Janet Alder – her brother Christopher was killed by police in Hull in 1992

In the article I list the 10 demands contained in a letter the UFFC were to deliver to Downing St at the end of the rally. I don’t think any of them have been met. Although the IPCC – the so-called Independent Police Complaints Commission – was replaced in 2018 by a new Independent Office for Police Conduct, IOPC, which seems equally flawed. It still uses the police to investigate the police and of over 23,000 complaints made about poor policing between 2020-2021, only 18 resulted in a police officer facing a misconduct meeting or hearing.

More text and pictures at No More Police Killings, Time For Justice.

Broadwater Farm & Mark Duggan

Friday, August 4th, 2023

Broadwater Farm & Mark Duggan: Sunday 4th August 2017 was the sixth anniversary of the killing by Metropolitan police officers of Mark Duggan which had led to widespread unrest in Tottenham and other areas. I went to photograph a march from Broadwater Farm to a rally outside Tottenham police station on the anniversary, arriving very early and taking a walk around the estate and the adjoining large park before the march.

Broadwater Farm Estate – Tottenham

Broadwater Farm & Mark Duggan
The Moselle goes underground as it approaches Broadwater Farm

Broadwater Farm Estate became notorious in the 1970s and 80s when poor maintenance and crime in poorly lit ‘deck level’ walkways made it into a sink estate after problems with damp, infestation and electrical faults led to half of its original residents moving out.

Broadwater Farm & Mark Duggan

The estate was built over the River Moselle which flows above ground through the adjoining 20 acres of public park, the Lordship Recreation Ground, and the area had remained as open land because of the flood risk until the estate was built in the 1960s. And though building the housing in blocks above ground floor open car parks solved the flooding problem it created large areas of largely empty and rather intimidating covered space.

Broadwater Farm & Mark Duggan

Things came to a head on the estate in October 1985 after police came to search the home of Cynthia Jarett whose son had been falsely arrested and charged with theft and assault. She died of a heart attack during the search, according to her daughter after being pushed by a police officer. Feelings in the Black community in London were already running high following the shooting in Brixton of Cherry Groce the week earlier during a police search in Brixton which left her in a wheelchair for the rest of her life.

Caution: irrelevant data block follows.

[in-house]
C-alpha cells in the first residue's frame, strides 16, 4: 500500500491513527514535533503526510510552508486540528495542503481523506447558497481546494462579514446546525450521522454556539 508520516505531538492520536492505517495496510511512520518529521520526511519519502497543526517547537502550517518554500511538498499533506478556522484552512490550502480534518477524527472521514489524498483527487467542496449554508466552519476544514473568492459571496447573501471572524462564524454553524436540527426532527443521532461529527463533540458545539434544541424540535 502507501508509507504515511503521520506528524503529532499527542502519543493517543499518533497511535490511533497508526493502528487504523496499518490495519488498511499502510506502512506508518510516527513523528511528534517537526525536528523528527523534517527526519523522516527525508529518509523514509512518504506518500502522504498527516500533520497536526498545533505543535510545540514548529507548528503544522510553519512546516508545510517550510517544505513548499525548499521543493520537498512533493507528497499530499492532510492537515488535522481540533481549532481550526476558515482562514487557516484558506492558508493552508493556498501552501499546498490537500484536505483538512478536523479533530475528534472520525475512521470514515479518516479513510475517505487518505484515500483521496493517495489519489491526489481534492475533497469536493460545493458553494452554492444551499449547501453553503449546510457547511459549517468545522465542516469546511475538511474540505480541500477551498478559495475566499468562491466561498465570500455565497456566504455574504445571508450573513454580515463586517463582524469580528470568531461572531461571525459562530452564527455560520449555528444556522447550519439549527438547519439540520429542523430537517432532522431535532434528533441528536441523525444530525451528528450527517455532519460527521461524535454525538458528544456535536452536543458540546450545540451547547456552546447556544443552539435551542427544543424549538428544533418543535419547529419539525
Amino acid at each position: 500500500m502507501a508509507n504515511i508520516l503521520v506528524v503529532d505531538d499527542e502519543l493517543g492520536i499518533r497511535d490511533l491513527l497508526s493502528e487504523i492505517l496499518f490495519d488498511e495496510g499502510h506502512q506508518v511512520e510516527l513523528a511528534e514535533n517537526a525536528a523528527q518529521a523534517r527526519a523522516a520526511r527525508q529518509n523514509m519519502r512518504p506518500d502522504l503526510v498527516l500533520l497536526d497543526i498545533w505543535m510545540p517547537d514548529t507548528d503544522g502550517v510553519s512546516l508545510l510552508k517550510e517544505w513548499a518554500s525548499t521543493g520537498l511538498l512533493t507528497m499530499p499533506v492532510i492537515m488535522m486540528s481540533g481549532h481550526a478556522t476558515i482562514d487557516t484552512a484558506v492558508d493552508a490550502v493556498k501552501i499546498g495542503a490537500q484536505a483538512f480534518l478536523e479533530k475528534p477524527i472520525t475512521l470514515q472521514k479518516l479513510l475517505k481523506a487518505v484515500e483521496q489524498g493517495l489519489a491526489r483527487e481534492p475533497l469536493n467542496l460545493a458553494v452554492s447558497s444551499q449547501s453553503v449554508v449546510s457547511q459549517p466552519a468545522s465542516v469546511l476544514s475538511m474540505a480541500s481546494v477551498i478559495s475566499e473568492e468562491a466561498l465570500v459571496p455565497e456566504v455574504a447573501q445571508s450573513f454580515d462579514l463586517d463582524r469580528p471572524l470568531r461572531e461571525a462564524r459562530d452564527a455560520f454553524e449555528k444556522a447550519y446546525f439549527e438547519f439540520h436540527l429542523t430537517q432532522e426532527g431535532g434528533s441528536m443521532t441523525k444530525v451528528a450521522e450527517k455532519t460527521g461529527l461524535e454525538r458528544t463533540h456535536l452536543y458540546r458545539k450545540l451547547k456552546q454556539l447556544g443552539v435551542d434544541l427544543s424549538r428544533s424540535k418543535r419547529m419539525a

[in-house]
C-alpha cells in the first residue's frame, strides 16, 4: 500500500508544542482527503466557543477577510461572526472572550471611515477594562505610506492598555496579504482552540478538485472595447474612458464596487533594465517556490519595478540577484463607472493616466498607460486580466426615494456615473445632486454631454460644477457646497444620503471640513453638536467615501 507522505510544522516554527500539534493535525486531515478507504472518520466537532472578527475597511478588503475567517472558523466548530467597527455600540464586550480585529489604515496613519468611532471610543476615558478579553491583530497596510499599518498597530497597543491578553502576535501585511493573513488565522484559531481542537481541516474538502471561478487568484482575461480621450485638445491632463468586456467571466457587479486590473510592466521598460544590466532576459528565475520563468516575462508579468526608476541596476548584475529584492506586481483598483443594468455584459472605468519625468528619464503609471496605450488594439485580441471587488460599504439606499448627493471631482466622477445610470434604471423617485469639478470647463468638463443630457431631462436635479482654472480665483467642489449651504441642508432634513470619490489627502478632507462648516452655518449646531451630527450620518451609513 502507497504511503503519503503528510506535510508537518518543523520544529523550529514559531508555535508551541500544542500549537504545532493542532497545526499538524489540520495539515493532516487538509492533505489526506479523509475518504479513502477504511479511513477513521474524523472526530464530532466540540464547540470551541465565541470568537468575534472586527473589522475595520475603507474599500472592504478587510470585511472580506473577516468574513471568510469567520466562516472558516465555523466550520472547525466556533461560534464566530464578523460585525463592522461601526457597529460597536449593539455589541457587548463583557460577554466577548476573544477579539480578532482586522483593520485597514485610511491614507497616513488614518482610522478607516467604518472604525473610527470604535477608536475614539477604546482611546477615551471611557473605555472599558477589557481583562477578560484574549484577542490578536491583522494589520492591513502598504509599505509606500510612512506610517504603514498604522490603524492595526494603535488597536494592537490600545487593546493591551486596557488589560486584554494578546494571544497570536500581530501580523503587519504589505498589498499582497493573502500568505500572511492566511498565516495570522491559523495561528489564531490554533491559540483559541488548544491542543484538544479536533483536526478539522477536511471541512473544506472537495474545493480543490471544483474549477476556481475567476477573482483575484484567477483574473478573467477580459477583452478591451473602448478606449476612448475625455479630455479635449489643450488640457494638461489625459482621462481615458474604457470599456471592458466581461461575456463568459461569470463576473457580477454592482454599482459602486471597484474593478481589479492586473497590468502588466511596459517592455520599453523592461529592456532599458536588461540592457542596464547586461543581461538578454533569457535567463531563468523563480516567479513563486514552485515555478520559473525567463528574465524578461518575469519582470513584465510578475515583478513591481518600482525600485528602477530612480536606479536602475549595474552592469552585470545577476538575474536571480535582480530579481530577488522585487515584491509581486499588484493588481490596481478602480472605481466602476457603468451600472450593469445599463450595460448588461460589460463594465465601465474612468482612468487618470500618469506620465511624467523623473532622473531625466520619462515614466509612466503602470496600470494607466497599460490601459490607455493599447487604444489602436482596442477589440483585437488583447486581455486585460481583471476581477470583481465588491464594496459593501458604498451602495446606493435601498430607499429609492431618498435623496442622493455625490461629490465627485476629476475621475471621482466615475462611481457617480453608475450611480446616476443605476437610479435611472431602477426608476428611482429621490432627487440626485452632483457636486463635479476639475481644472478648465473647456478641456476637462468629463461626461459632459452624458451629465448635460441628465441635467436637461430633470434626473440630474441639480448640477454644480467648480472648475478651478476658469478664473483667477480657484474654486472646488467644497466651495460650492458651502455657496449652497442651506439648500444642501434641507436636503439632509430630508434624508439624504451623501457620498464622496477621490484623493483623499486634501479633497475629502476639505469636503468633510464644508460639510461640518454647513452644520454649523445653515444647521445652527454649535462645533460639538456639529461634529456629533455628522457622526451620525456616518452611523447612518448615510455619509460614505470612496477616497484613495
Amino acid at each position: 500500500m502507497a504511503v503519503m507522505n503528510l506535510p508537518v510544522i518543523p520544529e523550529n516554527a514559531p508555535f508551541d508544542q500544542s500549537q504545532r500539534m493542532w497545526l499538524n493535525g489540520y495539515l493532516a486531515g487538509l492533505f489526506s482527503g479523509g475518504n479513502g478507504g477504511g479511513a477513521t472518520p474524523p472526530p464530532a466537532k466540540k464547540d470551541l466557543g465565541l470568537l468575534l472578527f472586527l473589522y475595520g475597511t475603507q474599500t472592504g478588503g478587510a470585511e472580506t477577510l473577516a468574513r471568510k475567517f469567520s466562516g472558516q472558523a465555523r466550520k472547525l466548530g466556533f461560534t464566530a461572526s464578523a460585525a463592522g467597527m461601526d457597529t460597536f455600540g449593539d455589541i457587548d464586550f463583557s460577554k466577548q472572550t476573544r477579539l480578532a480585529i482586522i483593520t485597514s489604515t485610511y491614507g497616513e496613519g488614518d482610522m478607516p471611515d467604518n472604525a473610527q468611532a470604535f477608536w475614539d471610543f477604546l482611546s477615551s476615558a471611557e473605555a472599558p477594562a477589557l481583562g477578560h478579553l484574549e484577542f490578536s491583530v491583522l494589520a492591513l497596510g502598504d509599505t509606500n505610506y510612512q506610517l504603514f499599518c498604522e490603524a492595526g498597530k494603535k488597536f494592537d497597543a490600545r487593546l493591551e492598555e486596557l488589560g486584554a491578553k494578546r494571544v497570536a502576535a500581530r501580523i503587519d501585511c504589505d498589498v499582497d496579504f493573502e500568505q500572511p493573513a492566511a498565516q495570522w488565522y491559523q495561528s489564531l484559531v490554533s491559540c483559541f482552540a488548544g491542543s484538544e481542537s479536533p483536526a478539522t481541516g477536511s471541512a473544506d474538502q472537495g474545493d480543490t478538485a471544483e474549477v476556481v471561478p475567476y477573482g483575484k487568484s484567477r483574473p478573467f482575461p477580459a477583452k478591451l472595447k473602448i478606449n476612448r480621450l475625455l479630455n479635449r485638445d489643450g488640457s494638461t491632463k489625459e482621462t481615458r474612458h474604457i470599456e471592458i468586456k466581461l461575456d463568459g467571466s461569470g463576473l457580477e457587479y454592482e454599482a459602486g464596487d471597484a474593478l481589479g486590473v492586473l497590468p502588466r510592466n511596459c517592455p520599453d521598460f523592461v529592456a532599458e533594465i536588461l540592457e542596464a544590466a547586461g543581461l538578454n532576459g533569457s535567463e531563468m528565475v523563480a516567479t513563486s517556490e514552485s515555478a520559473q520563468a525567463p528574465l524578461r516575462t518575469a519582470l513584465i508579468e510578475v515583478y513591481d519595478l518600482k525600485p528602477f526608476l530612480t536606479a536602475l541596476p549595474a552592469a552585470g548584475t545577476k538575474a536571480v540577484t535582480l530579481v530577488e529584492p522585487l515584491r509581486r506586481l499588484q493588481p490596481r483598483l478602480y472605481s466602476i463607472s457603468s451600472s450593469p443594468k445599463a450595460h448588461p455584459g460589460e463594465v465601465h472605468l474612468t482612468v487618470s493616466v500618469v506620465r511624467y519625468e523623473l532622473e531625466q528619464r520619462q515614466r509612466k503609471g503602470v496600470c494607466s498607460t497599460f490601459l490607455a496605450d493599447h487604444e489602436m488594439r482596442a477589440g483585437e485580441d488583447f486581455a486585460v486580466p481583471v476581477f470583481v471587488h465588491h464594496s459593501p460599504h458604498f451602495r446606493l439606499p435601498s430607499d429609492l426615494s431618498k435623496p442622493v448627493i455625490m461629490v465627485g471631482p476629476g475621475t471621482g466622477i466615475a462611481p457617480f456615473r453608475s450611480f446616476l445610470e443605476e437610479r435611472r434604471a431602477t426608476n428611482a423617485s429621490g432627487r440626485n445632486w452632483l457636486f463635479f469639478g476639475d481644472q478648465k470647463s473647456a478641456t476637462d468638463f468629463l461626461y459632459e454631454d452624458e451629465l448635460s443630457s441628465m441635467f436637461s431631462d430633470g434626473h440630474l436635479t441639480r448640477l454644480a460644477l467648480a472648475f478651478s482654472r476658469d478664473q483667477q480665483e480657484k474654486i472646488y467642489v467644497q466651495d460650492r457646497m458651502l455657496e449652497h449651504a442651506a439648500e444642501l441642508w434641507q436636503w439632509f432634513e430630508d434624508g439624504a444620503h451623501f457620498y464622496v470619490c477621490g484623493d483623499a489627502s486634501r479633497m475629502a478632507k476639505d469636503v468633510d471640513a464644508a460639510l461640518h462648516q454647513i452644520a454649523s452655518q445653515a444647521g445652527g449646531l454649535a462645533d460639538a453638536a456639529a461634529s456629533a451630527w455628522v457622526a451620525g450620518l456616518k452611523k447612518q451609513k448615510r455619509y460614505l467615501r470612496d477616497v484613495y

Broadwater Farm & Mark Duggan

The death on the estate provoked a protest at Tottenham Police Station and various incidents on the estate which blew up into a riot as more and more police came into the estate with firefighters who put out a small fire. Faced by increasing attacks from residents the police withdrew, but two officers failed to escape. PC Richard Coombes was seriously injured and PC Keith Blakelock was beaten and hacked to death.

In the following years there was an intensive regeneration programme which greatly altered the estate, removing the deck level almost completely and making both structural and environmental changes. Some shops were converted into light industrial units to provide local employment and a local team was set up to manage the estate. As I wrote in 2017, “By the 2000s the estate had a long waiting list and had one of the lowest crime rates in London, though it still retains a powerful and blinkering presence in the Met’s demonology.”

More pictures Broadwater Farm Estate.

Tottenham remembers Mark Duggan

People met on Broadwater Farm where Mark Duggan had grown up on the sixth anniversary of his killing to march to a rally at Tottenham Police Station.

As well as the killing of Duggan, the march also protested the police killings of other members of the Tottenham community – Cynthia Jarrett, Joy Gardner, Roger Sylvester and Jermaine Baker as well as the recent deaths in London of Rashan Charles, Darren Cumberbatch and Edson Da Costa.

After Duggan’s death there were various misleading stories put out by the media including the BBC who reported police lies about the event, in particular that Duggan had shot at police first. He hadn’t fired a gun at all, and had almost certainly left it in the cab. The police involved refused to be interviewed in the IPCC investigation and gave conflicting testimonies. Almost certainly the most reliable account of the shooting came from the driver of the cab Duggan was in who said that Duggan got out of the taxi to run away and was immediately shot by police, he “only got 2-3ft from my car when he was shot.” It remains hard to understand the eventual inquest verdict of lawful killing.

At the front of the march was Tottenham community activist Stafford Scott who was also one of the speakers at the rally. At the police station we listen to a local poet and there was a minute of silence to remember those who had been killed.

As well as speeches from members of bereaved families and local activists, there were also speeched from Becky Shah from the Hillsborough campaign and a speaker from the Justice for Grenfell campaign.

Among those present was Myrna Simpson, the mother of Joy Gardner who died after being restrained by police who raided her home. Three officers were tried for her manslaughter but acquitted.

The crowd spread out into the street with a large group of mainly young men on the opposite side of the street.